It’s been a STRESS-filled two days. Yesterday our son Charlie suddenly got scheduled for the surgery they weren’t able to do last week. It happened sooner than we expected because his infection had cleared up and the maven doctor who performs this procedure had an opening and is about to leave town for 10 days. It’s always scary when Charlie leaves the NICU. Just unhooking him from all his machinery and setting up the portable equipment takes forever. This time we were able to accompany him in the elevator to the surgery floor. Leah entertained us in the waiting room for two hours with crossword puzzles and her new toe socks. That calmed us down a bit but we were still terrified. Apart from the actual procedure, which carried plenty of risks, we always worry how Charlie’s little body will handle these surgeries. Finally, the neurosurgeon came out and told us all went well. Charlie now has a ventricular reservoir in his brain which will drain the extra fluid that builds up or allow the doctors to tap the fluid out at less risk than their previous taps into his fontanel (or soft spot). The doctor told us that he saw a lot of scar tissue and other damage in there, dashing our hopes that maybe they were wrong all along about the Level IV brain bleed and it really wasn’t so bad. Not new information, but such stuff has a way of filtering through at various rates of delay. And although the doctors frequently go over the range of issues Charlie could be facing, it’s still way too early to know exactly what the future holds for our son.
When Charlie finally made it back up to the NICU, he was surprisingly alert, his eyes wide open and looking around. We took that as a good sign—that he hadn’t required a lot of anesthesia and was recovering quickly. But the alertness soon turned to agitation. I took Leah home but Kendall ended up staying in the NICU until after midnight, worried that his jerky movements and eye rolling were signs of additional seizures. They gave him more Phenobarbital and he finally fell back asleep. The neurosurgeon told us today that this was most likely just an after-effect of the surgery. When I arrived this morning his heart rate was way too high but that calmed down by mid-morning when I accompanied him to get a CT scan. Again with the unhooking, unplugging, and bagging. Then we found out that there was some emergency happening in the CT scanning rooms and they weren’t ready for us after all which caused my own stats to soar as well as those of the NICU staff who had just spent an hour unplugging Charlie. Oy. A few more crazy snafus happened that I’d rather not go into—I’ll just give you a little teaser image of one point in the CT room when I screamed like a little girl and almost fainted (that was a big hit with the staff!) but everything was okay with the scan and Charlie made it safely back to his comfy incubator. He’s been back on the ventilator for the past two days because of the surgery and scan but we’re hoping he can be extubated tomorrow and that we can soon go back to all that delicious stuff like kangaroo care!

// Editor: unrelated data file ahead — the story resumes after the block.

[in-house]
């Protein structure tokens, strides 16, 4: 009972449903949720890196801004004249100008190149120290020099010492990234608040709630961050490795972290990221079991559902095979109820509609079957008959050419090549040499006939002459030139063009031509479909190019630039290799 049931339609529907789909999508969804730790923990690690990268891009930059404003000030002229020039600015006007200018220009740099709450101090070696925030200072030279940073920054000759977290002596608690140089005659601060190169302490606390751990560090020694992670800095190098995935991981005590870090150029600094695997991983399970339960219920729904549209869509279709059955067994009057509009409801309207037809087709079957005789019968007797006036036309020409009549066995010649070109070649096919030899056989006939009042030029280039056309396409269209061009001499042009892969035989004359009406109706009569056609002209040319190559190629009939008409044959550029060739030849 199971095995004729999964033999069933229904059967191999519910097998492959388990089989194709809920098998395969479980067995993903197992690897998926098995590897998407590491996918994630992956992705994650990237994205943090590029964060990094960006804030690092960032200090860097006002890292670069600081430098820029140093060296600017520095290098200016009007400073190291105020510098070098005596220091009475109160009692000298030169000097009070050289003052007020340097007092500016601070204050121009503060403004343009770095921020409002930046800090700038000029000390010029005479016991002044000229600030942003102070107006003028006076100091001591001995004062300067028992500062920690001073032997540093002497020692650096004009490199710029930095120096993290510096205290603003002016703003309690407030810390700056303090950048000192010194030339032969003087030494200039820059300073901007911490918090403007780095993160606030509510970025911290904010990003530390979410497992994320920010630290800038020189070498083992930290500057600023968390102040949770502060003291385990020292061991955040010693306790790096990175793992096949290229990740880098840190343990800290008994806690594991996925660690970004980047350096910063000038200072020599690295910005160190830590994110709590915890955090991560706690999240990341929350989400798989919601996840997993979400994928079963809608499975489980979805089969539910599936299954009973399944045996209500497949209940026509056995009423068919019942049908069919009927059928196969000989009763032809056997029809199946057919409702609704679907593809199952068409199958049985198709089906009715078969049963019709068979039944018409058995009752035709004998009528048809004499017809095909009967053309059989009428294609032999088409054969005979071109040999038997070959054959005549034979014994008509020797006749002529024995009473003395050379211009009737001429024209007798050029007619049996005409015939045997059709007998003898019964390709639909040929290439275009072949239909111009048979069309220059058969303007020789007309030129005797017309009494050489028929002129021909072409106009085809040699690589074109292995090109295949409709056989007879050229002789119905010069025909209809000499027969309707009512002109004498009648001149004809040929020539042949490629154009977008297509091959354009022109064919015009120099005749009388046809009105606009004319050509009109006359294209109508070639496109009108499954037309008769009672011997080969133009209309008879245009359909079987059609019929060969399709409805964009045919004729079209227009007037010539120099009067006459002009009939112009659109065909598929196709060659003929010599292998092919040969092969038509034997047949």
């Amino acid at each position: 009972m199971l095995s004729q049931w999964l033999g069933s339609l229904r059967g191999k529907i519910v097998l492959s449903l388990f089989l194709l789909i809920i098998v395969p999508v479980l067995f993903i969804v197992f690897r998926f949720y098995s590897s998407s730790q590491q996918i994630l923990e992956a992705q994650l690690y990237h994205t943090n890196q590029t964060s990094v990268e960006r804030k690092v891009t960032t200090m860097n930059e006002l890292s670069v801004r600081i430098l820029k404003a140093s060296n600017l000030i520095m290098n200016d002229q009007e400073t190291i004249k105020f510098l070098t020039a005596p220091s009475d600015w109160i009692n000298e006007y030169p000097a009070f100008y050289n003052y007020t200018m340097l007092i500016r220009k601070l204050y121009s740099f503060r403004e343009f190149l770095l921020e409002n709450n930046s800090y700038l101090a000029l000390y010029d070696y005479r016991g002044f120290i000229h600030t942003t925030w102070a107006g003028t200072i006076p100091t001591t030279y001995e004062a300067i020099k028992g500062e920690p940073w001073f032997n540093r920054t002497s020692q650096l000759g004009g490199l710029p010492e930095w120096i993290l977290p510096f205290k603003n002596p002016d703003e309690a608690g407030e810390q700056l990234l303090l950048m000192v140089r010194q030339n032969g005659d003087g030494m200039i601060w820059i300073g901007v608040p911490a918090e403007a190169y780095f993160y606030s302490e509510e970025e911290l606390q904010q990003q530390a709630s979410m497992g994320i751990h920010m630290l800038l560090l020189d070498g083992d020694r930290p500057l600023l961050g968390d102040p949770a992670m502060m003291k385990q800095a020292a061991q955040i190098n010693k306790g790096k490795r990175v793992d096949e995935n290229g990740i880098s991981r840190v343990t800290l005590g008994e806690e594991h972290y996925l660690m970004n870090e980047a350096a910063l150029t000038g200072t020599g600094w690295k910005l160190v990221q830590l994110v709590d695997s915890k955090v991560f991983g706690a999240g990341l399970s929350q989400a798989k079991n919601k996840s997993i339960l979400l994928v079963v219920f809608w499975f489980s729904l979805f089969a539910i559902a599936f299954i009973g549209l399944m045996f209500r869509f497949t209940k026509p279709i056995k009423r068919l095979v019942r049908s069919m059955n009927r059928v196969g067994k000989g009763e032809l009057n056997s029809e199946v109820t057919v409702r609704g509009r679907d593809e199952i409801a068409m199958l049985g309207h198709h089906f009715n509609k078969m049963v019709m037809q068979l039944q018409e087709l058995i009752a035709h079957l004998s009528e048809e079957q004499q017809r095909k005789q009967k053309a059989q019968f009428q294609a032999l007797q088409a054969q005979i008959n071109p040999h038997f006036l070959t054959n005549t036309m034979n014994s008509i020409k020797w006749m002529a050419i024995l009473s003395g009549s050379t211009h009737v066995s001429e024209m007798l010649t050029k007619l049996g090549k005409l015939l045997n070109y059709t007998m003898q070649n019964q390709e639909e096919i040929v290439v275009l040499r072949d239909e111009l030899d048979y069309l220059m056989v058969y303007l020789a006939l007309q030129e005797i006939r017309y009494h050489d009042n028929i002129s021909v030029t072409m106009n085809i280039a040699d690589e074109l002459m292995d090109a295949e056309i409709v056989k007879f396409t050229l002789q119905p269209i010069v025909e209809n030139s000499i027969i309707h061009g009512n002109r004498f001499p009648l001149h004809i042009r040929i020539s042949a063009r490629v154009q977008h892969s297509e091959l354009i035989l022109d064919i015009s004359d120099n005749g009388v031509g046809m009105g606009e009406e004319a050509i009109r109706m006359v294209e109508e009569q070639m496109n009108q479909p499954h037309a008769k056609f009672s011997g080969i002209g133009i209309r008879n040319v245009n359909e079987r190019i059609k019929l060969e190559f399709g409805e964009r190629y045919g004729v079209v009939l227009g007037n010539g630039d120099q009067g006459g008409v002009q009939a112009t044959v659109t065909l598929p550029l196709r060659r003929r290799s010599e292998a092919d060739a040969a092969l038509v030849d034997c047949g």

We had our weekly meeting today with the neonatologist who confirmed the neurosurgeon’s findings about the brain damage and again talked about the range of possibilities including therapies that could help. Is this too much information? I bring it up because I’ve been grappling with a big issue for me—my tendency to bounce like a ping pong ball from total denial (“I’m sure everything will be just fine, Charlie won’t have any problems”) to complete catastrophizing about his condition and then back to denial. I’m desperately looking for some middle ground. Accepting the reality that he will not be leaving the hospital as a “normal” baby but will have as yet unknown issues we’ll need to face. We couldn’t love him more than we do, that is not in question, but I’d by lying if I said we weren’t freaked out by the unknown issues and potential disabilities he may have for the rest of his life.
I started realizing today that the messages we constantly get from very well meaning people that everything will be fine, that Charlie will pull through without the slightest problem aren’t that helpful to hear as they were weeks ago. It's starting to feel like these kind and loving people are denying a part of Charlie’s and our reality even though we don’t know yet what that reality is. I totally understand why people glom on to all the positive news I relay here and I’m thrilled that they do so, I’m not reproaching any of the caring commenters on this blog and I love hearing the stories from parents who’ve been through similar situations with positive outcomes. But I’m also noticing how some people cannot tolerate certain types of crises or difficulties. I was recently reading the blog of someone who just lost a child. This person expressed a momentary positive feeling she was having that day and many of her readers were quick to jump on it and tell her how relieved they were that everything was okay now, that she was healed and good and whole. When of course she wasn’t at all. We all do such things. I know I do. As one small example, whenever someone I know tells me that they’re breaking up from a long-term relationship, I ask plaintively, “Are you sure you can’t work things out?” What I’m really saying is, “Please don’t change things, I can’t handle it. Please be happy or it will make me uncomfortable!”
So Kendall and I are working it through. Trying to accept something that is very serious but still undefined. Trying to be very positive and to live in the moment but to also be realistic about what lies ahead. Trying to come to terms with our own perceptions of what a successful, fulfilling life is. Trying to wrap our brains around all that has happened in the past month and a half including the excruciating loss of Oliver. And just loving our son Charlie as much as we possibly can, especially since none of us ever knows what tomorrow may bring.